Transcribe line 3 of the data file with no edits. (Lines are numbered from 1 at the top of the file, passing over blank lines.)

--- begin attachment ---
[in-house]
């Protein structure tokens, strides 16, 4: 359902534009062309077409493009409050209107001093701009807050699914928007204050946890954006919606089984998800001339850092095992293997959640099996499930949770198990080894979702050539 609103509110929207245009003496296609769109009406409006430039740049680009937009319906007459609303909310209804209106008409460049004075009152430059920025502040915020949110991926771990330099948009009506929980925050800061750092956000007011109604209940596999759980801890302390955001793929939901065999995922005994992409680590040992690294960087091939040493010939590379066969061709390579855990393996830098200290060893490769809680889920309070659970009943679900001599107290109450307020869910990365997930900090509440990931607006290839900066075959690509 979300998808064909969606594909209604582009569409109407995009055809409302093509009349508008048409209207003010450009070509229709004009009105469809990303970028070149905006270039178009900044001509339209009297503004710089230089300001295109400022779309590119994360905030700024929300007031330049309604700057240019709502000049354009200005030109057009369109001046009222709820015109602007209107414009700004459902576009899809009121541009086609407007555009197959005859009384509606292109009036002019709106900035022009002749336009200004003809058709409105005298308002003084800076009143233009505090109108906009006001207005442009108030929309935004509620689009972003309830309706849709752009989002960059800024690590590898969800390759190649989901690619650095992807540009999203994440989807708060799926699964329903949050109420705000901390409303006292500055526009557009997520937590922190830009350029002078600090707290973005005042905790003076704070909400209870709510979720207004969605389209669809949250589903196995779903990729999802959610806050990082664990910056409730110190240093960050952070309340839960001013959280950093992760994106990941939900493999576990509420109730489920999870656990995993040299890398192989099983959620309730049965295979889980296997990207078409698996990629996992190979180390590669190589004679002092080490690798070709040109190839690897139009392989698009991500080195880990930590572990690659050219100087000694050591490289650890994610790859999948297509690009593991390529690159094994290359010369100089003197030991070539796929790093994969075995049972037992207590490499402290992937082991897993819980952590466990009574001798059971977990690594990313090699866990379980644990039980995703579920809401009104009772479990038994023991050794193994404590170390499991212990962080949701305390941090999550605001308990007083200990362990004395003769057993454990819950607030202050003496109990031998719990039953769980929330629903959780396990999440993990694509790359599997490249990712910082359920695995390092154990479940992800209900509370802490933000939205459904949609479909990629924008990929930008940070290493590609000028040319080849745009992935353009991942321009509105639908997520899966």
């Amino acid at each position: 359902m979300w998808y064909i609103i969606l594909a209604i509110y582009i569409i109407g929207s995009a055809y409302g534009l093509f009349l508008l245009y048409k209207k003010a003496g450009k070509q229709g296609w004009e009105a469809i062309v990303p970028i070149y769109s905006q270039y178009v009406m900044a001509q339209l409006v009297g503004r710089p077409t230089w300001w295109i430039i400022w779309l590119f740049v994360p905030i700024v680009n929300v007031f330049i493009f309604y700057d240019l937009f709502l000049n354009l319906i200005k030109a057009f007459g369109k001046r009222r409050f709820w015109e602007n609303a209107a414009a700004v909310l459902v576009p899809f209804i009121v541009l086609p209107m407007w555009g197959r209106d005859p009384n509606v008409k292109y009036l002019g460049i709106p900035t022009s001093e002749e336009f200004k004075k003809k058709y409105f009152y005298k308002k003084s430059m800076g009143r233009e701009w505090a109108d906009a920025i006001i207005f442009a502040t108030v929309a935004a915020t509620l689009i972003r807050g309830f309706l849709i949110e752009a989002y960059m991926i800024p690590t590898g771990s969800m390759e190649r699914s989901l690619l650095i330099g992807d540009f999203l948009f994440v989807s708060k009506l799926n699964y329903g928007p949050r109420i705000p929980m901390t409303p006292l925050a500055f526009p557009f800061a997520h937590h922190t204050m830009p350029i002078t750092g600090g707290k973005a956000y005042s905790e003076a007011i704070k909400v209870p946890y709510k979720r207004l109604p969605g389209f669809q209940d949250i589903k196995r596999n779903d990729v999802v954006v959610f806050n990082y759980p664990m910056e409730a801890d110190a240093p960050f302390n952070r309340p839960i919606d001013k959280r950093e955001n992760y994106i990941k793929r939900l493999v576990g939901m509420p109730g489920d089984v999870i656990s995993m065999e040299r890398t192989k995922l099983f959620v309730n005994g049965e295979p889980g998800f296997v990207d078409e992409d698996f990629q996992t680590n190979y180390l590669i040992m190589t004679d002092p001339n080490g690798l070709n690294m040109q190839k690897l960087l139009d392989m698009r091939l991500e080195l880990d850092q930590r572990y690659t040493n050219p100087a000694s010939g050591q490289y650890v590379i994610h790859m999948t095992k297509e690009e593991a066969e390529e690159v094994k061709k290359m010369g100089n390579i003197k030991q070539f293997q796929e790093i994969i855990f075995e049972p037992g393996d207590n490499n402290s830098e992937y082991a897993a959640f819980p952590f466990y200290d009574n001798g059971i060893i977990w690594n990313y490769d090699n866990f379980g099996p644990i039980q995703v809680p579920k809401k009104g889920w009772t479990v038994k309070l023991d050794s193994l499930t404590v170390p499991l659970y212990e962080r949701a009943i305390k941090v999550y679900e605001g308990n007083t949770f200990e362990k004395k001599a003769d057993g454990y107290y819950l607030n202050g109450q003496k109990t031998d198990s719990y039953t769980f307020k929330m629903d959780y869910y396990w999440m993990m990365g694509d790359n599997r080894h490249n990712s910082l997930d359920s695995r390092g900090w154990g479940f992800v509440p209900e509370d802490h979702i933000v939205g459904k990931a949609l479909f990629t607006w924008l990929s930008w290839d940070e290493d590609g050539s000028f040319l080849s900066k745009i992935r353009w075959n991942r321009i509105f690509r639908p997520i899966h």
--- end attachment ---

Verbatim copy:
């Amino acid at each position: 359902m979300w998808y064909i609103i969606l594909a209604i509110y582009i569409i109407g929207s995009a055809y409302g534009l093509f009349l508008l245009y048409k209207k003010a003496g450009k070509q229709g296609w004009e009105a469809i062309v990303p970028i070149y769109s905006q270039y178009v009406m900044a001509q339209l409006v009297g503004r710089p077409t230089w300001w295109i430039i400022w779309l590119f740049v994360p905030i700024v680009n929300v007031f330049i493009f309604y700057d240019l937009f709502l000049n354009l319906i200005k030109a057009f007459g369109k001046r009222r409050f709820w015109e602007n609303a209107a414009a700004v909310l459902v576009p899809f209804i009121v541009l086609p209107m407007w555009g197959r209106d005859p009384n509606v008409k292109y009036l002019g460049i709106p900035t022009s001093e002749e336009f200004k004075k003809k058709y409105f009152y005298k308002k003084s430059m800076g009143r233009e701009w505090a109108d906009a920025i006001i207005f442009a502040t108030v929309a935004a915020t509620l689009i972003r807050g309830f309706l849709i949110e752009a989002y960059m991926i800024p690590t590898g771990s969800m390759e190649r699914s989901l690619l650095i330099g992807d540009f999203l948009f994440v989807s708060k009506l799926n699964y329903g928007p949050r109420i705000p929980m901390t409303p006292l925050a500055f526009p557009f800061a997520h937590h922190t204050m830009p350029i002078t750092g600090g707290k973005a956000y005042s905790e003076a007011i704070k909400v209870p946890y709510k979720r207004l109604p969605g389209f669809q209940d949250i589903k196995r596999n779903d990729v999802v954006v959610f806050n990082y759980p664990m910056e409730a801890d110190a240093p960050f302390n952070r309340p839960i919606d001013k959280r950093e955001n992760y994106i990941k793929r939900l493999v576990g939901m509420p109730g489920d089984v999870i656990s995993m065999e040299r890398t192989k995922l099983f959620v309730n005994g049965e295979p889980g998800f296997v990207d078409e992409d698996f990629q996992t680590n190979y180390l590669i040992m190589t004679d002092p001339n080490g690798l070709n690294m040109q190839k690897l960087l139009d392989m698009r091939l991500e080195l880990d850092q930590r572990y690659t040493n050219p100087a000694s010939g050591q490289y650890v590379i994610h790859m999948t095992k297509e690009e593991a066969e390529e690159v094994k061709k290359m010369g100089n390579i003197k030991q070539f293997q796929e790093i994969i855990f075995e049972p037992g393996d207590n490499n402290s830098e992937y082991a897993a959640f819980p952590f466990y200290d009574n001798g059971i060893i977990w690594n990313y490769d090699n866990f379980g099996p644990i039980q995703v809680p579920k809401k009104g889920w009772t479990v038994k309070l023991d050794s193994l499930t404590v170390p499991l659970y212990e962080r949701a009943i305390k941090v999550y679900e605001g308990n007083t949770f200990e362990k004395k001599a003769d057993g454990y107290y819950l607030n202050g109450q003496k109990t031998d198990s719990y039953t769980f307020k929330m629903d959780y869910y396990w999440m993990m990365g694509d790359n599997r080894h490249n990712s910082l997930d359920s695995r390092g900090w154990g479940f992800v509440p209900e509370d802490h979702i933000v939205g459904k990931a949609l479909f990629t607006w924008l990929s930008w290839d940070e290493d590609g050539s000028f040319l080849s900066k745009i992935r353009w075959n991942r321009i509105f690509r639908p997520i899966h």